What Is The Price Tag Of Twitter?

| About: Twitter, Inc. (TWTR)

Summary

Valuing Twitter based on LinkedIn metrics.

At what level Twitter stockholders will agree to sell their stakes.

The best strategy to follow.

Recent rumors, backed by reports from different sources, talked about a possible Twitter (NYSE:TWTR) buyout that may be made by one of the Silicon Valley tycoons. Although I think that a coming acquisition for Twitter is not likely to happen soon, it won't be wrong to value how much would an acquirer pay for the company. In this article, I will estimate Twitter's price tag based on the recent acquisition of LinkedIn (NYSE:LNKD) by Microsoft (NASDAQ:MSFT). I used LinkedIn as a basis for my analysis since Twitter and LinkedIn are both similar in the eyes of an acquirer who seeks to take advantage of the platform's data.

My article is divided into two parts. The first part is based on valuing Twitter using the LinkedIn buyout metrics of Price/Revenue per user growth, and Price/number of members. The second part is based on investors' psychology in general, and I will explain that later.

Part 1

In Silicon Valley, when big companies search for a relatively small company to buy, they care about two things; revenue and number of members. That's why I used a combination of these two numbers, which is revenue/user. Then I calculated the growth of this metric over the last 4 quarters to know how much Microsoft paid for this growth of revenue/user of LinkedIn, assuming that another acquirer will pay something close to that number for Twitter.

Another metric I used is the price/member. That's because sometimes those big companies think that the management of the targeted company is not using the right potential of its resources - its members' data - like in the case of Twitter. This can be seen from Twitter's revenue/user, which is lower than all matured tech companies' (Twitter's revenue/member is $2.07 based on Q2 2016 earnings).

Below is the model I made to estimate the future buyout price for Twitter.

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Note: I used the monthly active users for Twitter and total number of users for LinkedIn, since Twitter depends on its members' frequent engagement with the platform to generate revenue, while LinkedIn depends on the data each member provides.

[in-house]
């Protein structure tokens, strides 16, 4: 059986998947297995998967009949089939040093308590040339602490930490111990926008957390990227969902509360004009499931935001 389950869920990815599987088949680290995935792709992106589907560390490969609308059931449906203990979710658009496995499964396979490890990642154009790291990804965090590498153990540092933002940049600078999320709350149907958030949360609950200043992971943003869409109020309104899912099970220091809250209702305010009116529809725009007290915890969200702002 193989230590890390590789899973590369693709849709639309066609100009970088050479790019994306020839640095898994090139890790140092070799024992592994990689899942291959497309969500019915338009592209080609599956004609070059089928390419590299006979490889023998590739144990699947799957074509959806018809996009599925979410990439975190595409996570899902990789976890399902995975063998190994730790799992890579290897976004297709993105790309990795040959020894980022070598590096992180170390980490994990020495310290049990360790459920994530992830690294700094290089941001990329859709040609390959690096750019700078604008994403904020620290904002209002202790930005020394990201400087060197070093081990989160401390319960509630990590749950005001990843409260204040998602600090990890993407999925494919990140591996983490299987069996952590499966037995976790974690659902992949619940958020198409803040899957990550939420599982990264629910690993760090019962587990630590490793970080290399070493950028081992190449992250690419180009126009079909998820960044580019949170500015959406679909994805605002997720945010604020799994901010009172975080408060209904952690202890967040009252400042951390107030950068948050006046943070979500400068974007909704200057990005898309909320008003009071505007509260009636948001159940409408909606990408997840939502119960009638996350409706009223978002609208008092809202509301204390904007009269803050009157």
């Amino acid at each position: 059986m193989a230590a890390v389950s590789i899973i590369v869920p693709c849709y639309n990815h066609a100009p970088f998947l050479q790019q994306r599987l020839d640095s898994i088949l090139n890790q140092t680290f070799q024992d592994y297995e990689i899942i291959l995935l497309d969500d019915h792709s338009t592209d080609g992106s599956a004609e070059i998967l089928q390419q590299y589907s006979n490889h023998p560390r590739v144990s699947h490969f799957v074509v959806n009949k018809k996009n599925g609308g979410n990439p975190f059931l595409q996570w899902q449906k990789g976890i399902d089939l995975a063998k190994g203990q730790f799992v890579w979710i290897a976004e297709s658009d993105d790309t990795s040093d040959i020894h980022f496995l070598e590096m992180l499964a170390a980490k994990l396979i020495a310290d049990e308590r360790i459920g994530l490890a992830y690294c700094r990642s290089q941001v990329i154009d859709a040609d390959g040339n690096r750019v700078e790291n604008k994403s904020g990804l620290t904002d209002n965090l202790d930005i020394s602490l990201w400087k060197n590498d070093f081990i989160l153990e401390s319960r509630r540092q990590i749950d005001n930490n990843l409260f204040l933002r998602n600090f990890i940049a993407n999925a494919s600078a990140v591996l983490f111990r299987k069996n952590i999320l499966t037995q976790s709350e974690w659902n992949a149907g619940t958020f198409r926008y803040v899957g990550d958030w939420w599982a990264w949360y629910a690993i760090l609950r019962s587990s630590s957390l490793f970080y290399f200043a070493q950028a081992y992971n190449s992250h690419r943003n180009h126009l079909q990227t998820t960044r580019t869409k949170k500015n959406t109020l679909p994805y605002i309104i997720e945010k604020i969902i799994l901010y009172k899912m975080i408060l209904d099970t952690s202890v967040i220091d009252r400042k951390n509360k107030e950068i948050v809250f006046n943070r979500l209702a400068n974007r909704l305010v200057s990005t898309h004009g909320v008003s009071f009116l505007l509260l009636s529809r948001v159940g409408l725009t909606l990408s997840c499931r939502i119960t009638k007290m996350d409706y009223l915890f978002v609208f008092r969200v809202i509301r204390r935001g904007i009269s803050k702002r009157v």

Based on my analysis, Twitter's price tag would be between $25.55 and $26 based on LinkedIn's acquisition metrics.

Part 2

Experienced investors focus more on not losing money than winning money. We all know that that is the best strategy, and we should all follow it, although we might not, because of greed. And since ~48% of Twitter's stock ownership is in the hands of institutional investors and board members, they will accept a deal based on the multiples of the stock's all-time low (here I'm assuming that LinkedIn and Twitter stockholders follow the same risk averseness). Actually, they will be considered lucky if they got out without any losses, due to the stagnation that happened to Twitter on the monthly active users front (the most important metric for social networking companies).

Based on my assumption, I value the buyout price as seen below.

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By chance, the implied stock valuation is $1 higher than Twitter's initial public offering price per share.

Conclusion

I think that Twitter will be valued similar to LinkedIn. They both share common hardships of growing revenue and members' engagement (LinkedIn's monthly active users were only 106 million, a third that of Twitter's). If my assumptions were true, Twitter will be bought at a price between $26 and $27. But I think an acquirer would be willing to pay a couple of dollars more, just to make sure a deal passes through. Thus I recommend buying Twitter stock at these levels, while buying short-term put options to hedge your investment in case a deal isn't on the table soon.

Disclosure: I/we have no positions in any stocks mentioned, and no plans to initiate any positions within the next 72 hours.

I wrote this article myself, and it expresses my own opinions. I am not receiving compensation for it (other than from Seeking Alpha). I have no business relationship with any company whose stock is mentioned in this article.